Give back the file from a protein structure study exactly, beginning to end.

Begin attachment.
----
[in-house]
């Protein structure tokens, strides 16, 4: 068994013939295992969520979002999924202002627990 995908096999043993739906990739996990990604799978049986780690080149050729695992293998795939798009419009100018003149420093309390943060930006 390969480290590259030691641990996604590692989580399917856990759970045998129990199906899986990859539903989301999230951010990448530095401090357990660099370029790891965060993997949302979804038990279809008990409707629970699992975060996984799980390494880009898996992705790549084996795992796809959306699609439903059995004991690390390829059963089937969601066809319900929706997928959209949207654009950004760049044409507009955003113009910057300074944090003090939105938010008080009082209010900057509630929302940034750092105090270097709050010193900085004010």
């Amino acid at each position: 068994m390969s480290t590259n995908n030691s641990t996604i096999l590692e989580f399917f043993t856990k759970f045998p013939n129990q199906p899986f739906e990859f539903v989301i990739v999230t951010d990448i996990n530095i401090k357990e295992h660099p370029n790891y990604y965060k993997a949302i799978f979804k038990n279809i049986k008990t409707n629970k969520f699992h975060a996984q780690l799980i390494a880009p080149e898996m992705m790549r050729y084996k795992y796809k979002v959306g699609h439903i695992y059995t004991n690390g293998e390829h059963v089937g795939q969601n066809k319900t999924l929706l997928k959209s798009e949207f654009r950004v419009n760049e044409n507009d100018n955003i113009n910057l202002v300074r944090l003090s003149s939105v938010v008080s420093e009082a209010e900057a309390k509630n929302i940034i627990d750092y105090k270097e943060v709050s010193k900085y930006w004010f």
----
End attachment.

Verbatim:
[in-house]
């Protein structure tokens, strides 16, 4: 068994013939295992969520979002999924202002627990 995908096999043993739906990739996990990604799978049986780690080149050729695992293998795939798009419009100018003149420093309390943060930006 390969480290590259030691641990996604590692989580399917856990759970045998129990199906899986990859539903989301999230951010990448530095401090357990660099370029790891965060993997949302979804038990279809008990409707629970699992975060996984799980390494880009898996992705790549084996795992796809959306699609439903059995004991690390390829059963089937969601066809319900929706997928959209949207654009950004760049044409507009955003113009910057300074944090003090939105938010008080009082209010900057509630929302940034750092105090270097709050010193900085004010």
């Amino acid at each position: 068994m390969s480290t590259n995908n030691s641990t996604i096999l590692e989580f399917f043993t856990k759970f045998p013939n129990q199906p899986f739906e990859f539903v989301i990739v999230t951010d990448i996990n530095i401090k357990e295992h660099p370029n790891y990604y965060k993997a949302i799978f979804k038990n279809i049986k008990t409707n629970k969520f699992h975060a996984q780690l799980i390494a880009p080149e898996m992705m790549r050729y084996k795992y796809k979002v959306g699609h439903i695992y059995t004991n690390g293998e390829h059963v089937g795939q969601n066809k319900t999924l929706l997928k959209s798009e949207f654009r950004v419009n760049e044409n507009d100018n955003i113009n910057l202002v300074r944090l003090s003149s939105v938010v008080s420093e009082a209010e900057a309390k509630n929302i940034i627990d750092y105090k270097e943060v709050s010193k900085y930006w004010f």